San José, Costa Rica, since 1956

International GMO Opponents Share Experiences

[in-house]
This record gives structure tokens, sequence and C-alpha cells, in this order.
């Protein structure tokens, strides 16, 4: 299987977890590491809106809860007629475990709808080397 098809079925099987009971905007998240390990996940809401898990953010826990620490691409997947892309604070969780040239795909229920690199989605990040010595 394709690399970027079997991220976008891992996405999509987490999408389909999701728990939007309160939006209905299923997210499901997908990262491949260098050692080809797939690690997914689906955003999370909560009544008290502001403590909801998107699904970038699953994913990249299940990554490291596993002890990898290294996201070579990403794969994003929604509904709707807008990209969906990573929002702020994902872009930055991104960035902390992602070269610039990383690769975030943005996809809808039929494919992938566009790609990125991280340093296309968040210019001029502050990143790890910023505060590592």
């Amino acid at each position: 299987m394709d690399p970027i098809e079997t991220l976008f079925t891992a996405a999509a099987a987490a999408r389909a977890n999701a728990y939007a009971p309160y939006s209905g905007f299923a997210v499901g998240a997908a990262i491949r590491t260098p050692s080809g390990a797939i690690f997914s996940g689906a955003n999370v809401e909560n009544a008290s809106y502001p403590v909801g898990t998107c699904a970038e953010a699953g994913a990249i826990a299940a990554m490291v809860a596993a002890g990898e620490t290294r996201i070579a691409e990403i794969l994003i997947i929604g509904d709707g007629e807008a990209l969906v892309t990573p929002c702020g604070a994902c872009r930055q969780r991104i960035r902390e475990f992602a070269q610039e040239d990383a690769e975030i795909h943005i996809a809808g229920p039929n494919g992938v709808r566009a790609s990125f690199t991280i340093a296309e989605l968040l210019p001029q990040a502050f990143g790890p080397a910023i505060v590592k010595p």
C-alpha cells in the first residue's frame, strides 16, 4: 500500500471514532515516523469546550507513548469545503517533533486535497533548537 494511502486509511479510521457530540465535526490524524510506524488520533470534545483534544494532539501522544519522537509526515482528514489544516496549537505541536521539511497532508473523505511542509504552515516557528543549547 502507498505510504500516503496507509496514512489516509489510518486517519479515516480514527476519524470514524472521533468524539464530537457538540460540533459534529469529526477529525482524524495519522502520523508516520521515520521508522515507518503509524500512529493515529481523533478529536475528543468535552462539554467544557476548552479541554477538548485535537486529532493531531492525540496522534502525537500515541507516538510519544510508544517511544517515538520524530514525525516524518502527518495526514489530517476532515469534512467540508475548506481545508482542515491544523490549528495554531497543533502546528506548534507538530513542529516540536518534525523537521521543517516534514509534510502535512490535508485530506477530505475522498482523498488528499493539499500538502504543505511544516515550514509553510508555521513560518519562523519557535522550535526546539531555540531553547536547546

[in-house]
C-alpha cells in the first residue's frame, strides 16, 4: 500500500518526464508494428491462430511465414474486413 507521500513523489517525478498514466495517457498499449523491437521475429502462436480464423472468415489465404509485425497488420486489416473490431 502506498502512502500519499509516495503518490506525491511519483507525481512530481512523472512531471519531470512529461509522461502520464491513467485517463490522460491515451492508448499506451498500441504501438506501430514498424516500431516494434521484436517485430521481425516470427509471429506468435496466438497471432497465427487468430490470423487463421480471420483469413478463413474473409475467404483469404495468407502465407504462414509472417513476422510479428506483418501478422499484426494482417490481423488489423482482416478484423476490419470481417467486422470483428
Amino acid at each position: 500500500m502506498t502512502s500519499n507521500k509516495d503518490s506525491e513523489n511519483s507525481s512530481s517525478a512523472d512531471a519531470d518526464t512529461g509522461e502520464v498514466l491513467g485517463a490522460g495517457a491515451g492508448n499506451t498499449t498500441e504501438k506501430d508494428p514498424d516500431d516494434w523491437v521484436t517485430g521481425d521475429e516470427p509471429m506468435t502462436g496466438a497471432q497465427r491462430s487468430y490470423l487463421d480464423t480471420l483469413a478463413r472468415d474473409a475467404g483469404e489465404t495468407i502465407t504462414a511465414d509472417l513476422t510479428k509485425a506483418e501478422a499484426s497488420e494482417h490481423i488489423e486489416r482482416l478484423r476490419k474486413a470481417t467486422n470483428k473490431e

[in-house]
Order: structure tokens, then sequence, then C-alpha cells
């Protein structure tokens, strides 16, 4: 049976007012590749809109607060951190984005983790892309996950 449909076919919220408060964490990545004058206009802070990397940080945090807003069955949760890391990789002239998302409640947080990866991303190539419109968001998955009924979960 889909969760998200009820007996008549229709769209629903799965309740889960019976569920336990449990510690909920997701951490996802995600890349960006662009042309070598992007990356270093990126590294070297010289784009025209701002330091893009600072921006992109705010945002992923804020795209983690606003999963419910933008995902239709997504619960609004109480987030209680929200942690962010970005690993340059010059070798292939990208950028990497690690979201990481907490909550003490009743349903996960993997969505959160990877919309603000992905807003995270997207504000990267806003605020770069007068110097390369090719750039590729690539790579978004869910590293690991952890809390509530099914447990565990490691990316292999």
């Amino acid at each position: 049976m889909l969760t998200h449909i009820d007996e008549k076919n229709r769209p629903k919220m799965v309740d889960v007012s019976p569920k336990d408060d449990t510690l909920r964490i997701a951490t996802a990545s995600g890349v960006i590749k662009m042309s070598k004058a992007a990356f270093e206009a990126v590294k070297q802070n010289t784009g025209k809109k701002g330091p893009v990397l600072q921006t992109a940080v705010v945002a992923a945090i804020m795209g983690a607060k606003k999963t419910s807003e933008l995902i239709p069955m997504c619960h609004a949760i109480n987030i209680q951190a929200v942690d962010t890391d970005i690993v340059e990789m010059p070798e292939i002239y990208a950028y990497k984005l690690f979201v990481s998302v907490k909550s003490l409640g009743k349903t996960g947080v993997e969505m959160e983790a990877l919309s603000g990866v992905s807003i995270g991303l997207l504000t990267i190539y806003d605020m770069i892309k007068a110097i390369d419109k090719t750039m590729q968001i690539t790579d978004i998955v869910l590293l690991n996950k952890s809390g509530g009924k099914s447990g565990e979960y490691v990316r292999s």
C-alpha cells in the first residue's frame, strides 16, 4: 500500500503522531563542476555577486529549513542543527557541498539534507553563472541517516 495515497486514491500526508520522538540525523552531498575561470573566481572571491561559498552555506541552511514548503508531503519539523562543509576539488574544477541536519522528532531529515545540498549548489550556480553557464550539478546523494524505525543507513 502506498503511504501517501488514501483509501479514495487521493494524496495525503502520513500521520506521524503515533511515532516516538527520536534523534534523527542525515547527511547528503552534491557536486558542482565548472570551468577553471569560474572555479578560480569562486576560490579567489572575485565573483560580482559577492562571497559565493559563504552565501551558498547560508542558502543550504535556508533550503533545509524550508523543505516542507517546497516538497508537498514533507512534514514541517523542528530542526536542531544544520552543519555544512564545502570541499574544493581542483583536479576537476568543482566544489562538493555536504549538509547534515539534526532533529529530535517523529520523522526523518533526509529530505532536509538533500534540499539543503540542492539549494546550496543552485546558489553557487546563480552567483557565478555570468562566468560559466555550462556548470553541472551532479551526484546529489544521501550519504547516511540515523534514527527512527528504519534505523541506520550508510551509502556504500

COSTA Rica boasts more than 10,000different plant species.An area of Argentina three times thesize of Costa Rica boasts one: geneticallymodified soy.This reality is changing the face of notonly Argentina’s economy, but also thecountry’s society and culture, Argentineanactivist Carlos Vicente told Costa Ricanstudents, professors, farmers, and unionleaders at a conference held last week atUniversidad Nacional (UNA) in Heredia.Vicente is part of the non-governmentalorganization GRAIN, which promotesagricultural biodiversity. GRAIN membersfrom around the world visited Costa Ricato encourage citizens and policy makers tobe cautious about genetically modifiedorganisms (GMOs) as the country establishesa National Framework in Biosecurityto regulate the new technology.Although GMO cultivation in CostaRica is presently limited to less than 600hectares (1,500 acres) for seed research(TT, April 2), scientists are attempting tocreate a banana resistant to the devastatingblack sigatoka disease.Proposals are also before the Ministryof Agriculture to grow GMO crops for animalfeed.GMOS, also known as transgenics, arecrops genetically modified by scientists toexhibit certain traits, such as disease orherbicide resistance.“Our question is not just the science oftransgenics, but the culture of agriculture,”Vicente said at the July 15 conference,Threats to Biological and Cultural Diversity.Transgenic soy first appeared inArgentina in 1991 and is now grown on 14million hectares (54,000 square miles).The majority of this crop is RoundupReady Soy, created by GMOs biggest corporation,Monsanto. The soy was geneticallymodified to be resistant to Roundup, anherbicide sold by Monsanto. Problematicweeds – and all other species – are thereforekilled without affecting the soy.“This has had a terrible effect on the biodiversityof our agriculture,” Vicente said.Furthermore, soy production hasreduced the agricultural labor force –requiring only about one worker per 500hectares (1,200 acres).“We have seen a brutal expelling ofworkers to the cities,” he said. “Milk andgrain production has been totally displaced.”The Argentinean government has setgoals to increase the soy crop by 1 millionhectares (3,800 square miles) peryear, Vicente said.CORN is part of Mexico’s eating culture,and it too is threatened by GMOs,conference attendees were told. Cross-pollinationfrom transgenic corn is eliminatinglocal varieties, with dangerous repercussions,said Mexican Aldo González, whorepresents the Sierra Juárez de OaxacaUnion of Organizations.For more than 6,000 years, indigenousin Mexico have grown corn. Farmers haveadapted hundreds of species to grow in thecountry’s various climates and elevations.Still, Mexico began importing geneticallymodified corn from the United Statesin the 1990s under the North AmericanFree-Trade Agreement (NAFTA).In 2001, researchers from theUniversity of California at Berkeley discoveredMexican corn varieties were being“contaminated” by corn grown from thetransgenic imports, meaning their geneticmaterial was altered.Asurvey of the country in 2003 revealednine states had contaminated corn, someexpressing unusual physical characteristicslike exposed roots, four-meter-long stemsand corn cobs with only one grain of corn.“The Mexican government has notdeveloped a single policy to stop this,”González said.“The whole of humanity is at risk,” hecontinued. “In 1970, in the eastern UnitedStates, a fungus attacked corn crops. Toeradicate this pest, researchers went toMexico and found a variety resistant to thefungus. We need these varieties.”ZAMBIAN Lovemore Simwanda,who is head of the Zambian FarmersUnion, said despite serious U.S. pressure,Zambia rejected requests to grow or eatgenetically modified crops. Eighty percentof the country’s population is comprised ofsmall-scale farmers.In 2001 and 2002, experts predicted aserious food crisis for southern Africa,including Zambia. Approximately 4.2 millionpeople were predicted to die.“Our good brothers said ‘we don’twant 4.2 million people to die,’ so the U.S.Food Aid program offered us a loan oftransgenic grain,” Simwanda said.Debate over whether to accept the loanrevealed the country was not at risk of thefood shortage some suggested. The countrydecided to reject the offer.FEEDING the world’s hungry is oneof the biggest myths of GMOs, GRAINdirector Henk Hobbelink said.More than 90% of commercial GMOsare soy, corn, canola and cotton. Most aregrown for exportation or animal feed, notlocal consumption. The vast majority aregrown for herbicide or insect resistance,rather than characteristics more appropriatefor developing countries, like poor soilconditions or drought, Hobbelink said.More than 90% of these crops aregrown in the United States, Canada, Chinaand Argentina.“It is the United States and Canada whoare trying to convince the world to acceptthese seeds,” he said. “And they are almostall coming from one company, Monsanto.”RATHER than buckling under U.S.pressure, Zambia has created its own policyon transgenics.“We are trying to be proactive and notreactive,” Simwanda said. “We are holdingforums in schools and universities, assessingand monitoring the gene flows in thesouthern Africa region. And in the past fewyears we have grown a surplus with conventionalfarming.” Simwanda suggestedCosta Rica do the same.“You need to make sure all stakeholdersare part of the discussion,” he said.Costa Rica is in the process of creatingits own comprehensive approach to transgenicsthrough the National Framework inBiosecurity. The framework is expected toresult in legislation regarding handling andimport/export of GMOs.Although the framework is still inworking form, coordinator Alex May saidit includes provisions to require labeling onall products that include transgenics, aswell as regulations regarding where andhow transgenic crops can be grown.Nevertheless, GMO opponents inCosta Rica have called for a 10-year moratoriumon transgenic crops while theirpotential effects are studied (TT, April 23).